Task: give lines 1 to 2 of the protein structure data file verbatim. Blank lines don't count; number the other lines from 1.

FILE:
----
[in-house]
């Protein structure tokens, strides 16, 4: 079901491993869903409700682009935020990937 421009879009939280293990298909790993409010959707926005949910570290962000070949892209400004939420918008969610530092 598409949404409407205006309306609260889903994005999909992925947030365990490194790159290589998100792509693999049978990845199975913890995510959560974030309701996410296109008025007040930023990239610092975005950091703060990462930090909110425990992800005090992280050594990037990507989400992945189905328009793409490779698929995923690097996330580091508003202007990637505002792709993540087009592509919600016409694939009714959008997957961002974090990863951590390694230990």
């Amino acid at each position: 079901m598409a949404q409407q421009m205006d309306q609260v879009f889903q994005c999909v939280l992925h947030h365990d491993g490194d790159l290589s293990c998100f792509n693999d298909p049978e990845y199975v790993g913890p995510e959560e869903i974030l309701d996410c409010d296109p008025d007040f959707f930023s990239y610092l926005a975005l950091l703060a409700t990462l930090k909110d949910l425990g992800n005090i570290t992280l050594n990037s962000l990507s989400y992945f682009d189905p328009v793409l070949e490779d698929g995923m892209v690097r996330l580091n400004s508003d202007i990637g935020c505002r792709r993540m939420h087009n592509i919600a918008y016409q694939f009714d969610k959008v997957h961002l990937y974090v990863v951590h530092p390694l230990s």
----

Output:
[in-house]
């Protein structure tokens, strides 16, 4: 079901491993869903409700682009935020990937 421009879009939280293990298909790993409010959707926005949910570290962000070949892209400004939420918008969610530092 598409949404409407205006309306609260889903994005999909992925947030365990490194790159290589998100792509693999049978990845199975913890995510959560974030309701996410296109008025007040930023990239610092975005950091703060990462930090909110425990992800005090992280050594990037990507989400992945189905328009793409490779698929995923690097996330580091508003202007990637505002792709993540087009592509919600016409694939009714959008997957961002974090990863951590390694230990």